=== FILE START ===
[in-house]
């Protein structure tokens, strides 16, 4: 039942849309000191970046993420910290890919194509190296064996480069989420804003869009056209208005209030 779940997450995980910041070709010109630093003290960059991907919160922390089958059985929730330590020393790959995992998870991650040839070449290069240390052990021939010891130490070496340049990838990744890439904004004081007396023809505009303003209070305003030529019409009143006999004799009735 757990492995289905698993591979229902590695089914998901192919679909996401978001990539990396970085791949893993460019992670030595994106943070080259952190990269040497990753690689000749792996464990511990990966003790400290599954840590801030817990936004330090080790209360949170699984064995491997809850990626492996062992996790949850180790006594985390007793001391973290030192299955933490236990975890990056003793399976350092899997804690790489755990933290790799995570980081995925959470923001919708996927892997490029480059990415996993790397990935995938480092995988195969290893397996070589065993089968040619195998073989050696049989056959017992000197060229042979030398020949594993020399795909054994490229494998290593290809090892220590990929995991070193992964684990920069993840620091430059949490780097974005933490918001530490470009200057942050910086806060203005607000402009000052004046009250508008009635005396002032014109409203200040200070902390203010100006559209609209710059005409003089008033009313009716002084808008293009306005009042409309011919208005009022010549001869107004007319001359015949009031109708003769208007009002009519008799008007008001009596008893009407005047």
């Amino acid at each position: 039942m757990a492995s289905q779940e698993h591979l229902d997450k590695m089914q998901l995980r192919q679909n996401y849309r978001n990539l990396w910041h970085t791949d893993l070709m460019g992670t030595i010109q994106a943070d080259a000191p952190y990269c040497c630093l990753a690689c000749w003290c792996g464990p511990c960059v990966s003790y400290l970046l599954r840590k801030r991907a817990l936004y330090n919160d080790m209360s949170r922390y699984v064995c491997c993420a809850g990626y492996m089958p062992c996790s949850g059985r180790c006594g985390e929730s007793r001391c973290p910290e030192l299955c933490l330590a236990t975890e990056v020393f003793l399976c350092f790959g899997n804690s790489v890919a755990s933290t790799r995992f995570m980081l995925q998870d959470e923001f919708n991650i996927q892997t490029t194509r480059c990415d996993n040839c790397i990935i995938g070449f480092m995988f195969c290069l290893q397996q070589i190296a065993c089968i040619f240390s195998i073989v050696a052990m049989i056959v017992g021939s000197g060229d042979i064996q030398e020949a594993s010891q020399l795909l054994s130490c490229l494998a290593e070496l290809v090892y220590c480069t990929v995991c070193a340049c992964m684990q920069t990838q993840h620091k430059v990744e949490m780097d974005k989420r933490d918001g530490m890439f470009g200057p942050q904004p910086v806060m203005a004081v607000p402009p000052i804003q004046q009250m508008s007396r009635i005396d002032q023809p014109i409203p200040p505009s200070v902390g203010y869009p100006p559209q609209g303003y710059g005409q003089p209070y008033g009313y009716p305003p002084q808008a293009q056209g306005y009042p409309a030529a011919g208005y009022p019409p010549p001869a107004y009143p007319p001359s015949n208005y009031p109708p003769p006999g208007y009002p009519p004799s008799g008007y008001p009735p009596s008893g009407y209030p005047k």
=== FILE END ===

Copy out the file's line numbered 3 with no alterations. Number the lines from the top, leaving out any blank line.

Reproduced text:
């Amino acid at each position: 039942m757990a492995s289905q779940e698993h591979l229902d997450k590695m089914q998901l995980r192919q679909n996401y849309r978001n990539l990396w910041h970085t791949d893993l070709m460019g992670t030595i010109q994106a943070d080259a000191p952190y990269c040497c630093l990753a690689c000749w003290c792996g464990p511990c960059v990966s003790y400290l970046l599954r840590k801030r991907a817990l936004y330090n919160d080790m209360s949170r922390y699984v064995c491997c993420a809850g990626y492996m089958p062992c996790s949850g059985r180790c006594g985390e929730s007793r001391c973290p910290e030192l299955c933490l330590a236990t975890e990056v020393f003793l399976c350092f790959g899997n804690s790489v890919a755990s933290t790799r995992f995570m980081l995925q998870d959470e923001f919708n991650i996927q892997t490029t194509r480059c990415d996993n040839c790397i990935i995938g070449f480092m995988f195969c290069l290893q397996q070589i190296a065993c089968i040619f240390s195998i073989v050696a052990m049989i056959v017992g021939s000197g060229d042979i064996q030398e020949a594993s010891q020399l795909l054994s130490c490229l494998a290593e070496l290809v090892y220590c480069t990929v995991c070193a340049c992964m684990q920069t990838q993840h620091k430059v990744e949490m780097d974005k989420r933490d918001g530490m890439f470009g200057p942050q904004p910086v806060m203005a004081v607000p402009p000052i804003q004046q009250m508008s007396r009635i005396d002032q023809p014109i409203p200040p505009s200070v902390g203010y869009p100006p559209q609209g303003y710059g005409q003089p209070y008033g009313y009716p305003p002084q808008a293009q056209g306005y009042p409309a030529a011919g208005y009022p019409p010549p001869a107004y009143p007319p001359s015949n208005y009031p109708p003769p006999g208007y009002p009519p004799s008799g008007y008001p009735p009596s008893g009407y209030p005047k």